Indonesia’s authorities must immediately repeal provisions that allow sex offenders to be punished by forced chemical castration and even the death penalty.
“The sexual abuse of children is indescribably horrific. But subjecting offenders to chemical castration or executions is not justice, it is adding one cruelty to another,” said Papang Hidayat, Amnesty International’s Researcher on Indonesia.
“Forced chemical castration is a violation of the prohibition on torture and other cruel, inhuman or degrading treatment or punishment under international law.”
Papang Hidayat, Amnesty International Researcher on Indonesia
Chemical castration is a drug or hormone treatment to suppress sex drive. Imposing it by law without informed consent as a punitive measure would be a cruel, inhuman and degrading punishment.
“Forced chemical castration is a violation of the prohibition on torture and other cruel, inhuman or degrading treatment or punishment under international law,” said Papang Hidayat.
“The expansion of the scope of the death penalty is inconsistent with Indonesia’s international obligations which protects the right to life. Further given the serious flaws in Indonesia’s justice system the risk of executing the innocent can never be eliminated.”
The Indonesian Doctors Association (IDI) has said they will refuse to implement the castration punishment as it violates their medical ethics.
Amnesty International opposes the death penalty in all circumstances, regardless of the method of execution or the crime for which it is imposed, and believes that there is no credible evidence that the death penalty has a unique deterrent effect.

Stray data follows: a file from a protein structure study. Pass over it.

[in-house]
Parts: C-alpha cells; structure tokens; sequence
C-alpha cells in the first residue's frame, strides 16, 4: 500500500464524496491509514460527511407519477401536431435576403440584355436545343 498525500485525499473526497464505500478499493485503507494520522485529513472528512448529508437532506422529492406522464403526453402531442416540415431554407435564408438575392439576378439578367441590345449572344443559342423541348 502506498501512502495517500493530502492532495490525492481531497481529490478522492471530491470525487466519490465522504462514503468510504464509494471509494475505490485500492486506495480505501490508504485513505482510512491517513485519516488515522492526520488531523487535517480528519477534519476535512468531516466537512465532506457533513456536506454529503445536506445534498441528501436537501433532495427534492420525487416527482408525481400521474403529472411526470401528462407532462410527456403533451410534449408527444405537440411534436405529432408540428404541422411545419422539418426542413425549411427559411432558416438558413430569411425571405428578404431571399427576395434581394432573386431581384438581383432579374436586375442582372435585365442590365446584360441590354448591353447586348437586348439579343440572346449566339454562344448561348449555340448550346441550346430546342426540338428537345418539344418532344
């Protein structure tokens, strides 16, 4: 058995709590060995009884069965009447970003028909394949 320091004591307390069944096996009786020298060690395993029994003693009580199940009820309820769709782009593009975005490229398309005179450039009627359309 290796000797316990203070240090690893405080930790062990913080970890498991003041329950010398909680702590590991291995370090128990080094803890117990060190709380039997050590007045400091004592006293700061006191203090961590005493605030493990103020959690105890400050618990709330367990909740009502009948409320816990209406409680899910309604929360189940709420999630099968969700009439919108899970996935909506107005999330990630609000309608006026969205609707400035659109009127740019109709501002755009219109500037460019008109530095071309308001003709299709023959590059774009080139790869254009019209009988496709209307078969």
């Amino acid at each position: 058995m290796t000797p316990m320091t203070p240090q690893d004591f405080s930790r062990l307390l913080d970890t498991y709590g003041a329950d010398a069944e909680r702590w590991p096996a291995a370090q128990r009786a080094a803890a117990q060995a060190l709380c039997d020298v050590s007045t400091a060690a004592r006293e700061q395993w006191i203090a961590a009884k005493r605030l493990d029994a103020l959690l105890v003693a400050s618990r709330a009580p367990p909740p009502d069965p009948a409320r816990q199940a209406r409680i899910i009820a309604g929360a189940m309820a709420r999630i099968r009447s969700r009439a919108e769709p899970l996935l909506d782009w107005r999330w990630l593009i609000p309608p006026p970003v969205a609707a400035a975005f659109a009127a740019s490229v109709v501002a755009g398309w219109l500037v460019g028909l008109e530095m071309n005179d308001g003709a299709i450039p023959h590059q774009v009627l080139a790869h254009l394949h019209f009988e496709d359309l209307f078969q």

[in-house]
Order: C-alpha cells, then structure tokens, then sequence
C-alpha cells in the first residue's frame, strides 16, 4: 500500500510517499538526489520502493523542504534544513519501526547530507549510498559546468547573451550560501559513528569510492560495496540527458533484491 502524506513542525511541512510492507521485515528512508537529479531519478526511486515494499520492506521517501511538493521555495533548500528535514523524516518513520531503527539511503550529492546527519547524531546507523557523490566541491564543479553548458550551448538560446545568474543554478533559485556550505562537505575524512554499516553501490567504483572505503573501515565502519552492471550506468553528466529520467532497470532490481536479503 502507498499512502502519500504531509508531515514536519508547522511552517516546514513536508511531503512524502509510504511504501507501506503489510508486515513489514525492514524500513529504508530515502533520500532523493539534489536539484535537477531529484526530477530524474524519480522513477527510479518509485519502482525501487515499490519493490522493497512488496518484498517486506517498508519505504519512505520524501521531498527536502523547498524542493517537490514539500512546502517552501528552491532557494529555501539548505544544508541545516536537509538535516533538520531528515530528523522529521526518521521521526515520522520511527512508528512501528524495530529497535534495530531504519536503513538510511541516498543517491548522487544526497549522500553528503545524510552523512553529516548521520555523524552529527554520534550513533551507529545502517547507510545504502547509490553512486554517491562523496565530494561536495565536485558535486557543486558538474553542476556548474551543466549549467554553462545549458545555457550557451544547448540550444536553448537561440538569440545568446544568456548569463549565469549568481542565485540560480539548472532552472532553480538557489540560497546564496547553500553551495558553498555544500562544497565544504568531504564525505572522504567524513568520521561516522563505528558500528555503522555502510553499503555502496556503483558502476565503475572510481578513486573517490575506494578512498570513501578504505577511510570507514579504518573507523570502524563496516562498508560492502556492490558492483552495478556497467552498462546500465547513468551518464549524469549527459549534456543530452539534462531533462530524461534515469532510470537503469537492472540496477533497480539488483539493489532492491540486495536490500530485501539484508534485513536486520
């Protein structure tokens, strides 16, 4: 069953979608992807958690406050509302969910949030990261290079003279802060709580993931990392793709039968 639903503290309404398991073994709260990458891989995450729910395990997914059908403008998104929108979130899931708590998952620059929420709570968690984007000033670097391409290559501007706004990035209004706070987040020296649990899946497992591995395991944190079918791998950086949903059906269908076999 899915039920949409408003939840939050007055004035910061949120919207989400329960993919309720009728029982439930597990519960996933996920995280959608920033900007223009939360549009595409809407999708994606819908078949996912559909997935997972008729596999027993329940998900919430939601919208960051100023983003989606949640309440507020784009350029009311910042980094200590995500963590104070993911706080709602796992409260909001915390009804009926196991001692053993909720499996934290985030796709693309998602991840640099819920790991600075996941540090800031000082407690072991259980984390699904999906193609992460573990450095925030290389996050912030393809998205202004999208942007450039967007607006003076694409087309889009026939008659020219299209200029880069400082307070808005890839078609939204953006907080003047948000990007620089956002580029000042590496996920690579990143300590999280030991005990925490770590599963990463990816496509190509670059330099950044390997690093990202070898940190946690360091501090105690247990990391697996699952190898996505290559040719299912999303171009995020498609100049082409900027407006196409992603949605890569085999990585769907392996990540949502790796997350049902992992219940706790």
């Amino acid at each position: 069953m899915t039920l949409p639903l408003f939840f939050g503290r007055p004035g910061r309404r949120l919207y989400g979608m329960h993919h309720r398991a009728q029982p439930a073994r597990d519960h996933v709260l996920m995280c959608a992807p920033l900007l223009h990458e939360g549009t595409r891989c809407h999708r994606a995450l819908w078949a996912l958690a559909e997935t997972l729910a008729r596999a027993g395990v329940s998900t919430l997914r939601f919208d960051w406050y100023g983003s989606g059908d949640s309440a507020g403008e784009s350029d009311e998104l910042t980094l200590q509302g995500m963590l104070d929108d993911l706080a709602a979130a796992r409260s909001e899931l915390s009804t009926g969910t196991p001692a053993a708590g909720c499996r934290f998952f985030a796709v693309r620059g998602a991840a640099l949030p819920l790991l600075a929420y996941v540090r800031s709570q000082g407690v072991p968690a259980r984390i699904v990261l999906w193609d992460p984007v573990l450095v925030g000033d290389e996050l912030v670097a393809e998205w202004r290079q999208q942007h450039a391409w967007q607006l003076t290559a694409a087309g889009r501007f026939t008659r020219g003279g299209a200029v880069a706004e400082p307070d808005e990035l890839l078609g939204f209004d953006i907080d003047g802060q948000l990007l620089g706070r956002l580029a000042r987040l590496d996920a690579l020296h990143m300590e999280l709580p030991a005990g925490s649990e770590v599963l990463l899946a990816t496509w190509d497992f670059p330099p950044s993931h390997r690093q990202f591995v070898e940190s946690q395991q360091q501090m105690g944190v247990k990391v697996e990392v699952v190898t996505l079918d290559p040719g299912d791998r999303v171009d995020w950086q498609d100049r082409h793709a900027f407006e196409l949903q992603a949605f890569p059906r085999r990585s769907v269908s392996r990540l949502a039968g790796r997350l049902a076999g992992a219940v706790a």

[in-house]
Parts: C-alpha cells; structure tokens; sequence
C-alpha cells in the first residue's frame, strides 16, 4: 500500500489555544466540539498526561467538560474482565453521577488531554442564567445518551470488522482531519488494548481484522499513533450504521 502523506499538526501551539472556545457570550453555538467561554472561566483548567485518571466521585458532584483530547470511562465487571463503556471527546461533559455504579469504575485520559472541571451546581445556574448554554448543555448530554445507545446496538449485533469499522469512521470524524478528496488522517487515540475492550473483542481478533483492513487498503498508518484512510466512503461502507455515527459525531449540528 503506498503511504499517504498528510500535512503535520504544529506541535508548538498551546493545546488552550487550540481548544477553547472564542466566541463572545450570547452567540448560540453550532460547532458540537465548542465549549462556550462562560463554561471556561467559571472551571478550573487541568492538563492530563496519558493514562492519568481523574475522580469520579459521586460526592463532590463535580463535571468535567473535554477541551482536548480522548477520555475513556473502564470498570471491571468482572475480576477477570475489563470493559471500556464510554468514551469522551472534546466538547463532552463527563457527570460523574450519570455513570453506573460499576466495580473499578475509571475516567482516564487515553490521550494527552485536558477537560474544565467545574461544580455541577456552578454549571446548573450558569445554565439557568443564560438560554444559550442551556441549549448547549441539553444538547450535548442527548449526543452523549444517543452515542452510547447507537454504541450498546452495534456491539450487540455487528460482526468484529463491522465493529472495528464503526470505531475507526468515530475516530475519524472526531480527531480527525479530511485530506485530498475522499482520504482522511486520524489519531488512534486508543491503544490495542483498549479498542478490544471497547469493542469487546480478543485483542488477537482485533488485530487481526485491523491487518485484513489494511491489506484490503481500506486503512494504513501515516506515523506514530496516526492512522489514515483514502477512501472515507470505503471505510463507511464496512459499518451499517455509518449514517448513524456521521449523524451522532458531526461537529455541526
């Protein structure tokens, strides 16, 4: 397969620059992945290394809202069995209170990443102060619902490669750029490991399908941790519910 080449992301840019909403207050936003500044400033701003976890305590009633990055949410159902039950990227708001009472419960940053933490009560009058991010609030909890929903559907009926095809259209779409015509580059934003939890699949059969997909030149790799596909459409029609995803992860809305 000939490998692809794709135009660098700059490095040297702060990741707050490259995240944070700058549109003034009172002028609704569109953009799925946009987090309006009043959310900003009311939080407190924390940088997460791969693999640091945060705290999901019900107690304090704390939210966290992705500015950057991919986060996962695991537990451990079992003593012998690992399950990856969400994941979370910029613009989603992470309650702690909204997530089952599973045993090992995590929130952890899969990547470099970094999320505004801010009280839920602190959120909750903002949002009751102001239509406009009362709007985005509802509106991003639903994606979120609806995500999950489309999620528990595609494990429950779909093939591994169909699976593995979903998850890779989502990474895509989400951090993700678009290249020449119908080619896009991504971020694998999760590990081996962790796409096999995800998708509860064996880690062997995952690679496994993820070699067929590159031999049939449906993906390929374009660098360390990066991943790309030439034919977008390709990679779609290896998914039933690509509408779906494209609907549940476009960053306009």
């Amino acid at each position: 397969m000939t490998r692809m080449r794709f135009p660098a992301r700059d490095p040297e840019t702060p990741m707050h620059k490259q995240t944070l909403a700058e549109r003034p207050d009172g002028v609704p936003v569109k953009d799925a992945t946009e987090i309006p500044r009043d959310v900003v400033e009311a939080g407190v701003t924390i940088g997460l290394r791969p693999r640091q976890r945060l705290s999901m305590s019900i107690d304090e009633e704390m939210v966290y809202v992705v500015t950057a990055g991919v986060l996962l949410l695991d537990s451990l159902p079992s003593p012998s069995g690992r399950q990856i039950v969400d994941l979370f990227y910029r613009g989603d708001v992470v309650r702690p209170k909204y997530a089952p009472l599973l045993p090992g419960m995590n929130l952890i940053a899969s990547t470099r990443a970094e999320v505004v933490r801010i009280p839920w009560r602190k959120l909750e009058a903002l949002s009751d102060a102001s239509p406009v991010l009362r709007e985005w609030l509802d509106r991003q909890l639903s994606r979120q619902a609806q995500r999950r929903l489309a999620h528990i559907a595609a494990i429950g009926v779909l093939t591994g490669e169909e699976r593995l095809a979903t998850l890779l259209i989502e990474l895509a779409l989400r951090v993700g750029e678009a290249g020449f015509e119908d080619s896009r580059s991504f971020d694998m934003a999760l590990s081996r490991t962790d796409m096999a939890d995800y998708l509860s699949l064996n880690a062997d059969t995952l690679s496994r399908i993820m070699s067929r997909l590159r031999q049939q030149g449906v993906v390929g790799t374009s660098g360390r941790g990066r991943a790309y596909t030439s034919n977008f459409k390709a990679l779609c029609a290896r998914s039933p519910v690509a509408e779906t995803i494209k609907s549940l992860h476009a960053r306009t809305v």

Government Regulation in Lieu of Law (Perppu) No.1/2016 which amended Law No. 23/2002 on the Protection of Children was ratified yesterday in the House of Representatives. The Government Regulation was issued in May by President Joko Widodo following several high-profile cases of rape of children and subsequent calls by politicians for harsher punishments for those who commit sexual offences against children.
Article 81 of the revised law imposes forced chemical castration as an additional punishment for “anyone who commits violence or threatens violence to force a child – person below 18 years – to have intercourse with him or with another person that causes: more than one victim, serious injury, mental disorder, infectious diseases, the loss or malfunction of the reproductive organs and/or death of the victim”.
According to the revised law chemical castration will be carried out against the offender for a period of up to two years after the convict has undergone his prison term. Offenders below the age of 18 are not subject to this punishment.
Forced chemical castration violates the international law prohibition on torture and other cruel, inhuman or degrading treatment which is set out in the International Covenant on Civil and Political Rights (ICCPR) and the Convention against Torture and Other Cruel, Inhuman or Degrading Treatment or Punishment (CAT), to which Indonesia is a state party.